Forcing end grain strips flat with cauls ?

  • Advertise with us

« back to Woodworking Skill Share forum

Forum topic by lennyk posted 11-01-2016 01:09 AM 551 views 0 times favorited 5 replies Add to Favorites Watch
View lennyk's profile


32 posts in 980 days

11-01-2016 01:09 AM

I live in the tropics, extreme humidity. Made several end grain boards last year for the first time and more again this year. Been using purpleheart and bulletwood. Wood is dry and pretty old too.

Today I did the final cutting of strips for an end grain cutting board glue up.
Crosscut them and the all were nice and flat, gave them a minute shave on the jointer and light sand so the side to sides would be nice and tight.

Took the pieces home to glue up and as usual there was some bowing due to the humidity so the strips are uneven. Have tried all manner of checking whilst clamping etc to get perfect alignment but never works out.

As usual I have a lot of sanding to do which I really hate as the belt sander has to be used first but it heats up the wood so have to take frequent breaks=time. Sanding end grain purpleheart is quite task.

Would forcing the strips flat with cauls be dangerous to cause splitting ?
It is really a pain to have perfectly lined up strip boards, all flat for the final cut they go out of whack after the final crosscut.

The humidy here is so bad, I once put some boards flat on a table after final sanding pre oiling
the next day they were seriously cupped, like 1/4” up on the sides. I have to store unoiled boards vertically to be safe.

I am so pissed as usual I am tempted to try putting them through my 735 planer.

What are typical variances experts expect to have to sand down ?

5 replies so far

View Aj2's profile


1731 posts in 1946 days

#1 posted 11-01-2016 01:19 AM

Lenny that’s a bummer,Don’t put them thru your planer,End grain Purple Heart is nasty hard.
I don’t know if forcing them flat for your glue up will cause problems but I do think it’s a bad habit if it works.
I would look at what you can do differently for your next one.
One thought I have is to make a thicker board.
My end grain boards are 13×13x 2 inch + thick.
My experience has been the thicker the better.
Good luck


-- Aj

View CopperTree's profile


53 posts in 1206 days

#2 posted 11-06-2016 06:07 AM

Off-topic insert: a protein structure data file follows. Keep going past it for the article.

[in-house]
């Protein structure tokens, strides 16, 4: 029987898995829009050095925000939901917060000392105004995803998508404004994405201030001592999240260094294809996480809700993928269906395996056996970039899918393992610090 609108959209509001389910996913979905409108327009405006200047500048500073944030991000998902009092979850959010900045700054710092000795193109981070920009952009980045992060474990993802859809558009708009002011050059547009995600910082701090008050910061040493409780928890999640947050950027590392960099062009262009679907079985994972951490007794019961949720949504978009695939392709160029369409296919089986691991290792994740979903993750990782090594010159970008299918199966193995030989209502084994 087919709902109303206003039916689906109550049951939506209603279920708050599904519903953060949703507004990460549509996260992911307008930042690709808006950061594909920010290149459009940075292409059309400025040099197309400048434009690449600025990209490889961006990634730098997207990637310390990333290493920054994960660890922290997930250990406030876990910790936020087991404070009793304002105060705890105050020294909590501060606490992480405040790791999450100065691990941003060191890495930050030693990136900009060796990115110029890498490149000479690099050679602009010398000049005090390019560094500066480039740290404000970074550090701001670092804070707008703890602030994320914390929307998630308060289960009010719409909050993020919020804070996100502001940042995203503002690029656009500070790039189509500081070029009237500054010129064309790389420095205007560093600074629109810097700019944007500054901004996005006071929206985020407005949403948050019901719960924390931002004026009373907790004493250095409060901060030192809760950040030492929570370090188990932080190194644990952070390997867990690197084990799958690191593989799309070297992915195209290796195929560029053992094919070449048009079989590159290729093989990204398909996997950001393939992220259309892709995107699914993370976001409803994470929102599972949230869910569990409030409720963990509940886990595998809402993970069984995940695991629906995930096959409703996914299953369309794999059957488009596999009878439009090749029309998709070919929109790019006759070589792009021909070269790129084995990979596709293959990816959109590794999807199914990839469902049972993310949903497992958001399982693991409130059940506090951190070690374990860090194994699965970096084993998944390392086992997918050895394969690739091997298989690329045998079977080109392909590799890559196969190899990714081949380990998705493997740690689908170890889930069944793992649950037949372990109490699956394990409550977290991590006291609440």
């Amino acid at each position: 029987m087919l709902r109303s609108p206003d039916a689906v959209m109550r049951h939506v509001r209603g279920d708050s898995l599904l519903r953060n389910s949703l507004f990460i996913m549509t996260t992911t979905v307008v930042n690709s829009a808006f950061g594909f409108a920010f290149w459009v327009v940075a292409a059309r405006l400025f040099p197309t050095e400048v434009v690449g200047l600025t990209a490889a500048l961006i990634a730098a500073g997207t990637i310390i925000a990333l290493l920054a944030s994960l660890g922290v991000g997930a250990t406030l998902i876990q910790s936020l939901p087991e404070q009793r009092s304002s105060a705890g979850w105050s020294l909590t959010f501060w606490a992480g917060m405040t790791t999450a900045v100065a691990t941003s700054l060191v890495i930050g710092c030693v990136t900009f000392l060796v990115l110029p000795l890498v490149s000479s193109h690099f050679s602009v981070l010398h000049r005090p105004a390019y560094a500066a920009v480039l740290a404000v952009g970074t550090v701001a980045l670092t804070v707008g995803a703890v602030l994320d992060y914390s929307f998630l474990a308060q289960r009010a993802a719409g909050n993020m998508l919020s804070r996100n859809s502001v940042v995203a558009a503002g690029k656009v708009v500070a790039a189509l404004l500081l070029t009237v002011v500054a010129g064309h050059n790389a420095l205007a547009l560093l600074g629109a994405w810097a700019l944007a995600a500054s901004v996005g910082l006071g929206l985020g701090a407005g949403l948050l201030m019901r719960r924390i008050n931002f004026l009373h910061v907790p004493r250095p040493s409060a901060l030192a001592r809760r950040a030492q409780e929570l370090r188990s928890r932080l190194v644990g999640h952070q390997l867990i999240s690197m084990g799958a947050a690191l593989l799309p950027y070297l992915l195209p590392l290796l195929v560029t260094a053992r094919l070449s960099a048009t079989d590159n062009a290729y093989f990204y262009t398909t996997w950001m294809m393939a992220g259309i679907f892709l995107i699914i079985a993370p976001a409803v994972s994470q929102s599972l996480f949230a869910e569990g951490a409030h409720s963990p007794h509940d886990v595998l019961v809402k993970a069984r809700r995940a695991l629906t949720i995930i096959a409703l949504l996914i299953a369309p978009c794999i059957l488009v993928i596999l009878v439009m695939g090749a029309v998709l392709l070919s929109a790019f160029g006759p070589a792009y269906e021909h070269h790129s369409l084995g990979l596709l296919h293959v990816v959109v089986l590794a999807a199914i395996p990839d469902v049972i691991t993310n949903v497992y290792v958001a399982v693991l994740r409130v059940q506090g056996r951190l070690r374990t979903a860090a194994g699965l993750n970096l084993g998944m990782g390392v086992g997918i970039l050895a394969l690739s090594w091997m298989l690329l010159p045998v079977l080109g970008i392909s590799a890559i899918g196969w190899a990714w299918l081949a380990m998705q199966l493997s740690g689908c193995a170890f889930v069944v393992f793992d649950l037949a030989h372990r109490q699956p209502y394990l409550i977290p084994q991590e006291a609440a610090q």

I agree, thicker is better for stability. Another trick is to plan for some misalignment during the second glue up and size the strips accordingly. I always send my end grain boards through the thickness planer with a sacrificial strip glued on each end, then through the drum sander. Light passes are necessary but the sacrificial strips prevent any tear out. I then use those strips as hold down points on the CNC router when cutting the juice groove and the profile cut.

Here is a blank after planing and sanding:

And here is the finished board:

View lennyk's profile


32 posts in 980 days

#3 posted 11-06-2016 10:24 AM

the good news is I used a 100grit on my belt sander and was able to sand very quickly
I previously only used to use my belt sander for rough material with 60 or 80 belts
what I have discovered is those grits may be coarse but the grains arent sharp so would take forever one
hardwood end grain. The 100 flattened in no time at all.

View UncannyValleyWoods's profile


542 posts in 2012 days

#4 posted 11-06-2016 12:04 PM

What are you using to clamp them? Pipe clamps?

One piece of advice I would give you is this; do not sand or joint the crosscut pieces before you glue them up. I get the impulse, but it’s always going to cause problems if you do this. If your crosscut pieces aren’t coming out clean enough, then you need to sharpen or replace your blade or build a better crosscut sled to cut them with. Even if there are burs on the edges of my crosscut pieces, I never sand them off or buff them down. I simply take them straight to my pipe clamps, apply a copious amount of tight bond 3 and clamp them up.

When in my pip clamps, I am sure to clamp them both on the top and the bottom and I leave them clamped for 24+ hours.

-- “If Jesus had been killed twenty years ago, Catholic school children would be wearing little electric chairs around their necks instead of crosses.” ― Lenny Bruce

View splintergroup's profile


2313 posts in 1371 days

#5 posted 11-06-2016 03:08 PM

I always us a boat load of tall cauls when gluing up strips, like with cutting boards. They do the job!

Have your say...

You must be signed in to reply.

DISCLAIMER: Any posts on LJ are posted by individuals acting in their own right and do not necessarily reflect the views of LJ. LJ will not be held liable for the actions of any user.

Latest Projects | Latest Blog Entries | Latest Forum Topics